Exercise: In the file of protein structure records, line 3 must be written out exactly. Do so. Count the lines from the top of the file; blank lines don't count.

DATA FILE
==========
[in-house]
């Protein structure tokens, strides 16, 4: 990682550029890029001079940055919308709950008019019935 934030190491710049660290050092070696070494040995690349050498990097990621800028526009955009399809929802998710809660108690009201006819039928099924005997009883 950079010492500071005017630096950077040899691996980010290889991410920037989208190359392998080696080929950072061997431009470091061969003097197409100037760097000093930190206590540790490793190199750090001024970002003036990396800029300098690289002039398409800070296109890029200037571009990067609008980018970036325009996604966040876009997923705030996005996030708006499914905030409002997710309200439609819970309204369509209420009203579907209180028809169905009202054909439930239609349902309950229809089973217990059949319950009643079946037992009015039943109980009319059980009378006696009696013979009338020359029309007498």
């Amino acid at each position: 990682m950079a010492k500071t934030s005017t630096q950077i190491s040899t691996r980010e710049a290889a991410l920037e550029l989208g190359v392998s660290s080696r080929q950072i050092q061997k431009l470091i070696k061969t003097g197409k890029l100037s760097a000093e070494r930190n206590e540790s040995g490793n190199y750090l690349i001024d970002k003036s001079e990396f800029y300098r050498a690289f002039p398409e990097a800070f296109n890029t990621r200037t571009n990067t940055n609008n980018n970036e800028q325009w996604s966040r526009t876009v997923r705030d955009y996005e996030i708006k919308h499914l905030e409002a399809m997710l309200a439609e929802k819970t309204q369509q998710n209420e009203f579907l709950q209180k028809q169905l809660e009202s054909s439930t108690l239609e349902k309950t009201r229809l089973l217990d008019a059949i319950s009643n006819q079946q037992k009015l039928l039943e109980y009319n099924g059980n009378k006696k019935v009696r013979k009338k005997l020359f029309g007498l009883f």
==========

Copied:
């Amino acid at each position: 990682m950079a010492k500071t934030s005017t630096q950077i190491s040899t691996r980010e710049a290889a991410l920037e550029l989208g190359v392998s660290s080696r080929q950072i050092q061997k431009l470091i070696k061969t003097g197409k890029l100037s760097a000093e070494r930190n206590e540790s040995g490793n190199y750090l690349i001024d970002k003036s001079e990396f800029y300098r050498a690289f002039p398409e990097a800070f296109n890029t990621r200037t571009n990067t940055n609008n980018n970036e800028q325009w996604s966040r526009t876009v997923r705030d955009y996005e996030i708006k919308h499914l905030e409002a399809m997710l309200a439609e929802k819970t309204q369509q998710n209420e009203f579907l709950q209180k028809q169905l809660e009202s054909s439930t108690l239609e349902k309950t009201r229809l089973l217990d008019a059949i319950s009643n006819q079946q037992k009015l039928l039943e109980y009319n099924g059980n009378k006696k019935v009696r013979k009338k005997l020359f029309g007498l009883f």